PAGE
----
1. The Cut – a store will take a percentage of the lesson fee which ranges from 30 – 50%. This cut is generally referred to as a “studio fee” - you are charged for using their facilities, equipment and the acquisition of students.
2. Taxes – most often you are not a store employee, but an “independent contractor.” This means when you are paid, the store does not take taxes out and you will receive a 1099 form at the end of the year which reports to the IRS how much you have made and you will be responsible for paying those taxes to the government.
3. Getting Paid – again each store is different and some may require that you collect the payment from students. If that is the case, you responsible keeping track of money and giving the store their “studio fee” on a weekly, bi-weekly or monthly basis.
4. Numerous Teachers – you may not be the only guitar teacher on staff and therefore may have to wait for new students. In many cases new students will be rotated from teacher to teacher so each person’s studio remains full.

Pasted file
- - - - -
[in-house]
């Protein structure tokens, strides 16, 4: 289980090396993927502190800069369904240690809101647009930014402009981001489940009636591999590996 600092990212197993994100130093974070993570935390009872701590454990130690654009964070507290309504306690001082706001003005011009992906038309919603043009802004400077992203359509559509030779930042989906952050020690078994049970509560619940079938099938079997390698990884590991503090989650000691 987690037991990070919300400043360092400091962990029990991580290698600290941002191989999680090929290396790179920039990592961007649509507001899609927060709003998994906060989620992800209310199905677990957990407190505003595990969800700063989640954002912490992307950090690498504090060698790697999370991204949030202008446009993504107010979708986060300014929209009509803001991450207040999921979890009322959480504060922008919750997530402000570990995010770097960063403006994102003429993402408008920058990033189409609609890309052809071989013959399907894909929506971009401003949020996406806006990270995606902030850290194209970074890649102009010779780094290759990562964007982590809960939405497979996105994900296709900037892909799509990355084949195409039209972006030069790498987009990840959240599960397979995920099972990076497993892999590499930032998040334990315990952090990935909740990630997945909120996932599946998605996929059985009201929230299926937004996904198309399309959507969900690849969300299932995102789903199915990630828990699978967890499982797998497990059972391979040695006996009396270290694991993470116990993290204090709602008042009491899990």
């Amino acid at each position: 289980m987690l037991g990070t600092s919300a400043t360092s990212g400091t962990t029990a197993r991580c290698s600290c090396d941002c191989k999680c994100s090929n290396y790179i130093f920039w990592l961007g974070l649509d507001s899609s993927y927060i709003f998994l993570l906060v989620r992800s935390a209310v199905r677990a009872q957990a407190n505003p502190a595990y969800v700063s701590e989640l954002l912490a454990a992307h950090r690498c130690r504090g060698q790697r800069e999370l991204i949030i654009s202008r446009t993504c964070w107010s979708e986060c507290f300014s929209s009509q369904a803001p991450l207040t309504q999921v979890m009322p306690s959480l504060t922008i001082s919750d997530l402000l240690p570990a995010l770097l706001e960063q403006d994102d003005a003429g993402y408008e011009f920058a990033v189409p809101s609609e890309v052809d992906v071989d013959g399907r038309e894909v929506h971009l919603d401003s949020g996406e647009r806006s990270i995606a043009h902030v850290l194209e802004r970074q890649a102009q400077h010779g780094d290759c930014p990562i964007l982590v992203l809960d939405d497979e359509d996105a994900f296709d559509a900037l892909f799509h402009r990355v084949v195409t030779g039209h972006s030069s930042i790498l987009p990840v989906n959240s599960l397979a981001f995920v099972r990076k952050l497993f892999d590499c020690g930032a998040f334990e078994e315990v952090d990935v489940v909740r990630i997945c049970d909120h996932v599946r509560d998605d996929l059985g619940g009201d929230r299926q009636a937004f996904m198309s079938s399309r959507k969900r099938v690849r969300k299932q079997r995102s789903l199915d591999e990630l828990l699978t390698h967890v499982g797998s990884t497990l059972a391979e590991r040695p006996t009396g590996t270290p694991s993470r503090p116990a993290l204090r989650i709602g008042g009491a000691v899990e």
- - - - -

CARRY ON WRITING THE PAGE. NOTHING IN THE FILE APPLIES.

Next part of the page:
5. Students Are Not Yours – although you may teach the students “technically” they are students of the store/school. Students may be given to another teacher if schedules change and your teaching days do not match with theirs. Additionally, it may sound strange, but some stores/schools will ask you to sign a "non-compete agreement" (were you are not teaching in other locations while working for them).